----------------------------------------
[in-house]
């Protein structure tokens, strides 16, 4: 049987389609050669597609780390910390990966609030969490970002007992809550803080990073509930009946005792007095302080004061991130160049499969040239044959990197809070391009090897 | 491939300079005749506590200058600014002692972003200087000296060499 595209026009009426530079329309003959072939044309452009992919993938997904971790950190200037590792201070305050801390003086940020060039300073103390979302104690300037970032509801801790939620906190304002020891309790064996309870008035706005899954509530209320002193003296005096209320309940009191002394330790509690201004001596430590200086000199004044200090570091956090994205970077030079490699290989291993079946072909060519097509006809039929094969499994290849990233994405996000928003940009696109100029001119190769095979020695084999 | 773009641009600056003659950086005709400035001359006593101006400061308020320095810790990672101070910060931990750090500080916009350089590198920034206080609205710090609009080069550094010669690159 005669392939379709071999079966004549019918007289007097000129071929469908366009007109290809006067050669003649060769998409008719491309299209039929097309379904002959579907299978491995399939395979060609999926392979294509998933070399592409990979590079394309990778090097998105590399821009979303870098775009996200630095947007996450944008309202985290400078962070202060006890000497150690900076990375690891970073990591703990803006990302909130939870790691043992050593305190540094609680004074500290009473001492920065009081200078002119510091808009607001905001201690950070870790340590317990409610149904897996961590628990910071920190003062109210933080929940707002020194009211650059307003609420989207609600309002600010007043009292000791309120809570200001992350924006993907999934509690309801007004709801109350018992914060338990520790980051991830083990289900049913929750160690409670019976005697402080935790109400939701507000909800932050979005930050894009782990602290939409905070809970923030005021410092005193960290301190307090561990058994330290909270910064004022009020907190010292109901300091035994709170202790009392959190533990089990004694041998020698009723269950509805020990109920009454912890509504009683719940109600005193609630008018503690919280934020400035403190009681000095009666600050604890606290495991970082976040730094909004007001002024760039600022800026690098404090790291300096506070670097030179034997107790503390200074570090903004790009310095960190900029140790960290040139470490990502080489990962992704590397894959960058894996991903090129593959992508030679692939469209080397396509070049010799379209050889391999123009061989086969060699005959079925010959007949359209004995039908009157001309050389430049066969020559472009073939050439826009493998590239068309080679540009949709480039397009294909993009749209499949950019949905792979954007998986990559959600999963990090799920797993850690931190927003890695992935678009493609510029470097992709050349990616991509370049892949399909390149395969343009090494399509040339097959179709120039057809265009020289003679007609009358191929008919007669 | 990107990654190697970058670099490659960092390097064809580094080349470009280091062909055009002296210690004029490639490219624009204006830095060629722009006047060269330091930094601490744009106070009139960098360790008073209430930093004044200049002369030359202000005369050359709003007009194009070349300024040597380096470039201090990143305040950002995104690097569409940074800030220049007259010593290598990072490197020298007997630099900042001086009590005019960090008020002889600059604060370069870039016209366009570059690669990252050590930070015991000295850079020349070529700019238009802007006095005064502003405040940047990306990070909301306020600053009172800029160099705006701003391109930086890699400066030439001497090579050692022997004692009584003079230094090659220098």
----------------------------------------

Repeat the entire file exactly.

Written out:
[in-house]
């Protein structure tokens, strides 16, 4: 049987389609050669597609780390910390990966609030969490970002007992809550803080990073509930009946005792007095302080004061991130160049499969040239044959990197809070391009090897 | 491939300079005749506590200058600014002692972003200087000296060499 595209026009009426530079329309003959072939044309452009992919993938997904971790950190200037590792201070305050801390003086940020060039300073103390979302104690300037970032509801801790939620906190304002020891309790064996309870008035706005899954509530209320002193003296005096209320309940009191002394330790509690201004001596430590200086000199004044200090570091956090994205970077030079490699290989291993079946072909060519097509006809039929094969499994290849990233994405996000928003940009696109100029001119190769095979020695084999 | 773009641009600056003659950086005709400035001359006593101006400061308020320095810790990672101070910060931990750090500080916009350089590198920034206080609205710090609009080069550094010669690159 005669392939379709071999079966004549019918007289007097000129071929469908366009007109290809006067050669003649060769998409008719491309299209039929097309379904002959579907299978491995399939395979060609999926392979294509998933070399592409990979590079394309990778090097998105590399821009979303870098775009996200630095947007996450944008309202985290400078962070202060006890000497150690900076990375690891970073990591703990803006990302909130939870790691043992050593305190540094609680004074500290009473001492920065009081200078002119510091808009607001905001201690950070870790340590317990409610149904897996961590628990910071920190003062109210933080929940707002020194009211650059307003609420989207609600309002600010007043009292000791309120809570200001992350924006993907999934509690309801007004709801109350018992914060338990520790980051991830083990289900049913929750160690409670019976005697402080935790109400939701507000909800932050979005930050894009782990602290939409905070809970923030005021410092005193960290301190307090561990058994330290909270910064004022009020907190010292109901300091035994709170202790009392959190533990089990004694041998020698009723269950509805020990109920009454912890509504009683719940109600005193609630008018503690919280934020400035403190009681000095009666600050604890606290495991970082976040730094909004007001002024760039600022800026690098404090790291300096506070670097030179034997107790503390200074570090903004790009310095960190900029140790960290040139470490990502080489990962992704590397894959960058894996991903090129593959992508030679692939469209080397396509070049010799379209050889391999123009061989086969060699005959079925010959007949359209004995039908009157001309050389430049066969020559472009073939050439826009493998590239068309080679540009949709480039397009294909993009749209499949950019949905792979954007998986990559959600999963990090799920797993850690931190927003890695992935678009493609510029470097992709050349990616991509370049892949399909390149395969343009090494399509040339097959179709120039057809265009020289003679007609009358191929008919007669 | 990107990654190697970058670099490659960092390097064809580094080349470009280091062909055009002296210690004029490639490219624009204006830095060629722009006047060269330091930094601490744009106070009139960098360790008073209430930093004044200049002369030359202000005369050359709003007009194009070349300024040597380096470039201090990143305040950002995104690097569409940074800030220049007259010593290598990072490197020298007997630099900042001086009590005019960090008020002889600059604060370069870039016209366009570059690669990252050590930070015991000295850079020349070529700019238009802007006095005064502003405040940047990306990070909301306020600053009172800029160099705006701003391109930086890699400066030439001497090579050692022997004692009584003079230094090659220098």